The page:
Leaving Lucy Pear is fiction, and as far as I know no wealthy Jewish teenager abandoned her newborn baby to a poor Irish Catholic woman on Cape Ann, Massachusetts in the 1920s. But elements of the book do come from real life. Here are a few:
Lucy Pear is left (and found) in a pear orchard, where the Murphy family comes each year to steal pears. During my own childhood, there were pear trees near our house, and for a few summers we would wake up one morning in August and find that all the pears were gone––every single one. We never knew who took them but my father would make up stories about pterodactyls and giraffes, just like Uncle Ira does in my book.
Hidden booze everywhere imaginable
Like the characters in my book, people on Cape Ann really did stash alcohol in wonderful places during Prohibition: under vegetable gardens; in fireplaces; in caves blown into the walls of the granite quarries. If there was somewhere to hide something, someone was probably using it for moonshine.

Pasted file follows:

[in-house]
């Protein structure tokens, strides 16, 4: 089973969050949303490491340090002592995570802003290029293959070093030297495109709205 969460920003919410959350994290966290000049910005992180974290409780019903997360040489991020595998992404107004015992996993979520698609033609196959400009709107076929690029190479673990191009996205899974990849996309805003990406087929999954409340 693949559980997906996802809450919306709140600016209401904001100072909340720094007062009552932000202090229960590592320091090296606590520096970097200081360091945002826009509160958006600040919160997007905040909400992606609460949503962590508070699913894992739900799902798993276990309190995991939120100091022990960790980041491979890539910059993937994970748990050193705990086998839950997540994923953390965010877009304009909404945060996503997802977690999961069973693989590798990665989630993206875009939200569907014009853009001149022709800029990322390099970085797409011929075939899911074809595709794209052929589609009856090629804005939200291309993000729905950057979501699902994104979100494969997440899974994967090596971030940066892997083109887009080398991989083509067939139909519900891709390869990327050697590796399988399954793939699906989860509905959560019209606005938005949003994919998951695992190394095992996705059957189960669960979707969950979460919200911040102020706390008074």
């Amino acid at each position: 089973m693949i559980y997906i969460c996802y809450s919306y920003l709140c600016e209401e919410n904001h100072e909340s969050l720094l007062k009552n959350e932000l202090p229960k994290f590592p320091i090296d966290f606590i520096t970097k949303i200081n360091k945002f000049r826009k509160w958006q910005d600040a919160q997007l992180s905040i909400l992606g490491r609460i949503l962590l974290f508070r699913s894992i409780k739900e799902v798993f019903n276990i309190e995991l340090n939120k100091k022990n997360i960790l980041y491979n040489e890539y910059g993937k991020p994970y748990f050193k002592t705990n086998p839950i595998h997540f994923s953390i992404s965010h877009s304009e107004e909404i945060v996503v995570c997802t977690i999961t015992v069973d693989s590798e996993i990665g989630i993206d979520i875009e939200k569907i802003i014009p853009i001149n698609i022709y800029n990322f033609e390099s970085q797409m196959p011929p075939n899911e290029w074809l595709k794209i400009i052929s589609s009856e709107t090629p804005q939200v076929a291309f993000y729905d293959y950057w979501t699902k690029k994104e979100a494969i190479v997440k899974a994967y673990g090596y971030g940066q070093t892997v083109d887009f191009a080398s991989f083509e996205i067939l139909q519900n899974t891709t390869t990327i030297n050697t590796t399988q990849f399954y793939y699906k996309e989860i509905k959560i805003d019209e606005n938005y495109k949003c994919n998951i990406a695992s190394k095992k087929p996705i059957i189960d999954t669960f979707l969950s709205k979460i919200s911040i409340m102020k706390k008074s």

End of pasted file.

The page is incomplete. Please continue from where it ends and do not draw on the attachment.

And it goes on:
Fishermen standing watch for rumrunners
The alcohol trade was more lucrative than almost anything during Prohibition, including fishing. And one thing I learned—and stole for my book—is that some night fishermen would strike deals with rumrunners: they’d play look-out for the Coast Guard in exchange for a cut of the profits. They may have caught fewer fish this way, but the money more than made up for it.
Woman with a “nervous disorder” complains to the Navy
This was fascinating to me: A summering Bostonian woman who was suffering from a “nervous disorder” complained to the Secretary of the U.S. Navy that a new whistle buoy (which shrieked and groaned at all hours) was making her ailment worse, and the Navy took the buoy out. I read about this in a history book, then I moved it in the 1920s and also created a consequence: What would happen, I wanted to know, if this rich summer person’s actions led to a disaster for the local community?
Harvard’s Secret Court
I was working on my character Albert, a gay man who’s married to my sexually repressed Bea. I did one of those embarrassingly simple Google searches, like “gay men Boston 1920s,” and the first thing that came up was this article about a Secret Court at Harvard that basically rounded up all the boys who were suspected of homosexual activities, interrogated them, and then expelled a number of them, without references. This resulted in suicides, among other tragedies. It was a tragedy in itself. It was also exactly the kind of thing that Albert would have done anything to avoid—i.e. another reason for him to lie about his sexuality, even at times to himself.
Leaving Lucy Pear by Anna Solomon is out now (Blackfriars, www.littlebrown.co.uk, £8.99)